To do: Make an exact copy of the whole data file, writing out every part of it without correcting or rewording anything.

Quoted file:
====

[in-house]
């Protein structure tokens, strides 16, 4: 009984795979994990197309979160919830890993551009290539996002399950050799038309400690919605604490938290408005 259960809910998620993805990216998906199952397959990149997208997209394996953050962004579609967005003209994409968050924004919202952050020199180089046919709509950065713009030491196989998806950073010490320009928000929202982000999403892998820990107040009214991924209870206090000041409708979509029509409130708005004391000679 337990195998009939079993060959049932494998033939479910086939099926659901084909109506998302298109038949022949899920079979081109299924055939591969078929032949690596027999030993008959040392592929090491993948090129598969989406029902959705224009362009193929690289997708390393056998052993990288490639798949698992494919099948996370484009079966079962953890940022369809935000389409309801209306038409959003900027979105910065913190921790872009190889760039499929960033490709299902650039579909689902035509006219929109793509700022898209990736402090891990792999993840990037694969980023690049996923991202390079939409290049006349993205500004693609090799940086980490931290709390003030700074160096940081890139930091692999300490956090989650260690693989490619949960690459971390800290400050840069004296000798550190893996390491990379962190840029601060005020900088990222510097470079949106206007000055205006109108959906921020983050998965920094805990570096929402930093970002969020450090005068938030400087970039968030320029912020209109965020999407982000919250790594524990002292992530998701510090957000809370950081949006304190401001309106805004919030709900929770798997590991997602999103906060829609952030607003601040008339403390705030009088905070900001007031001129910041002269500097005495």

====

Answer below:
[in-house]
């Protein structure tokens, strides 16, 4: 009984795979994990197309979160919830890993551009290539996002399950050799038309400690919605604490938290408005 259960809910998620993805990216998906199952397959990149997208997209394996953050962004579609967005003209994409968050924004919202952050020199180089046919709509950065713009030491196989998806950073010490320009928000929202982000999403892998820990107040009214991924209870206090000041409708979509029509409130708005004391000679 337990195998009939079993060959049932494998033939479910086939099926659901084909109506998302298109038949022949899920079979081109299924055939591969078929032949690596027999030993008959040392592929090491993948090129598969989406029902959705224009362009193929690289997708390393056998052993990288490639798949698992494919099948996370484009079966079962953890940022369809935000389409309801209306038409959003900027979105910065913190921790872009190889760039499929960033490709299902650039579909689902035509006219929109793509700022898209990736402090891990792999993840990037694969980023690049996923991202390079939409290049006349993205500004693609090799940086980490931290709390003030700074160096940081890139930091692999300490956090989650260690693989490619949960690459971390800290400050840069004296000798550190893996390491990379962190840029601060005020900088990222510097470079949106206007000055205006109108959906921020983050998965920094805990570096929402930093970002969020450090005068938030400087970039968030320029912020209109965020999407982000919250790594524990002292992530998701510090957000809370950081949006304190401001309106805004919030709900929770798997590991997602999103906060829609952030607003601040008339403390705030009088905070900001007031001129910041002269500097005495």